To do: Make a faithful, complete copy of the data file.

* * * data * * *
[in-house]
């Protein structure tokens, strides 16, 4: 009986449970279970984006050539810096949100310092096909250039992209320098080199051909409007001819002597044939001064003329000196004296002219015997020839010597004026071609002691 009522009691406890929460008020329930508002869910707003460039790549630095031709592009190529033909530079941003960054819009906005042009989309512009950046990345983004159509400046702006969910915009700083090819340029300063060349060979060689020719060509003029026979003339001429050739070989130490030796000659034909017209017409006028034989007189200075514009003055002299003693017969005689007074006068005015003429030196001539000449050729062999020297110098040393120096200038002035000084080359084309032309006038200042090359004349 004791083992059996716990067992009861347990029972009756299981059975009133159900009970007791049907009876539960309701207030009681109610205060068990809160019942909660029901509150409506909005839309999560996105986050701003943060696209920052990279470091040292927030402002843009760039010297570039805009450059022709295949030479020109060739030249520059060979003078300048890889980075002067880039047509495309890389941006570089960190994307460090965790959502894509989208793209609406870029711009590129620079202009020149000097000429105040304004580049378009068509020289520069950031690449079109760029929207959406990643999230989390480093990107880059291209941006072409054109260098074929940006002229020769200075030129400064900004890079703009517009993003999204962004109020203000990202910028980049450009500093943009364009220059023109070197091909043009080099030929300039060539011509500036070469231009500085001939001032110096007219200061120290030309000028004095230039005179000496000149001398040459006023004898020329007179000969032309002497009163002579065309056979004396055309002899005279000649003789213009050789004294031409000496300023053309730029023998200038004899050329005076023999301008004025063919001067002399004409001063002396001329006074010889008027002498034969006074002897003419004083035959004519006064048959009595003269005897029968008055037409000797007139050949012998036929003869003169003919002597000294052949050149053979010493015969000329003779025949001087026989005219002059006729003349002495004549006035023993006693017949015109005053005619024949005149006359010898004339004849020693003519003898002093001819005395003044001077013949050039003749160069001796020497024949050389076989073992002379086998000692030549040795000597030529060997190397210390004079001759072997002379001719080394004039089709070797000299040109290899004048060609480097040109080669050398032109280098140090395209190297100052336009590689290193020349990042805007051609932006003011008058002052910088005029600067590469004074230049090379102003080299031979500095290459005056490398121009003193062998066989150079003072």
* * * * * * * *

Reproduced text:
[in-house]
């Protein structure tokens, strides 16, 4: 009986449970279970984006050539810096949100310092096909250039992209320098080199051909409007001819002597044939001064003329000196004296002219015997020839010597004026071609002691 009522009691406890929460008020329930508002869910707003460039790549630095031709592009190529033909530079941003960054819009906005042009989309512009950046990345983004159509400046702006969910915009700083090819340029300063060349060979060689020719060509003029026979003339001429050739070989130490030796000659034909017209017409006028034989007189200075514009003055002299003693017969005689007074006068005015003429030196001539000449050729062999020297110098040393120096200038002035000084080359084309032309006038200042090359004349 004791083992059996716990067992009861347990029972009756299981059975009133159900009970007791049907009876539960309701207030009681109610205060068990809160019942909660029901509150409506909005839309999560996105986050701003943060696209920052990279470091040292927030402002843009760039010297570039805009450059022709295949030479020109060739030249520059060979003078300048890889980075002067880039047509495309890389941006570089960190994307460090965790959502894509989208793209609406870029711009590129620079202009020149000097000429105040304004580049378009068509020289520069950031690449079109760029929207959406990643999230989390480093990107880059291209941006072409054109260098074929940006002229020769200075030129400064900004890079703009517009993003999204962004109020203000990202910028980049450009500093943009364009220059023109070197091909043009080099030929300039060539011509500036070469231009500085001939001032110096007219200061120290030309000028004095230039005179000496000149001398040459006023004898020329007179000969032309002497009163002579065309056979004396055309002899005279000649003789213009050789004294031409000496300023053309730029023998200038004899050329005076023999301008004025063919001067002399004409001063002396001329006074010889008027002498034969006074002897003419004083035959004519006064048959009595003269005897029968008055037409000797007139050949012998036929003869003169003919002597000294052949050149053979010493015969000329003779025949001087026989005219002059006729003349002495004549006035023993006693017949015109005053005619024949005149006359010898004339004849020693003519003898002093001819005395003044001077013949050039003749160069001796020497024949050389076989073992002379086998000692030549040795000597030529060997190397210390004079001759072997002379001719080394004039089709070797000299040109290899004048060609480097040109080669050398032109280098140090395209190297100052336009590689290193020349990042805007051609932006003011008058002052910088005029600067590469004074230049090379102003080299031979500095290459005056490398121009003193062998066989150079003072």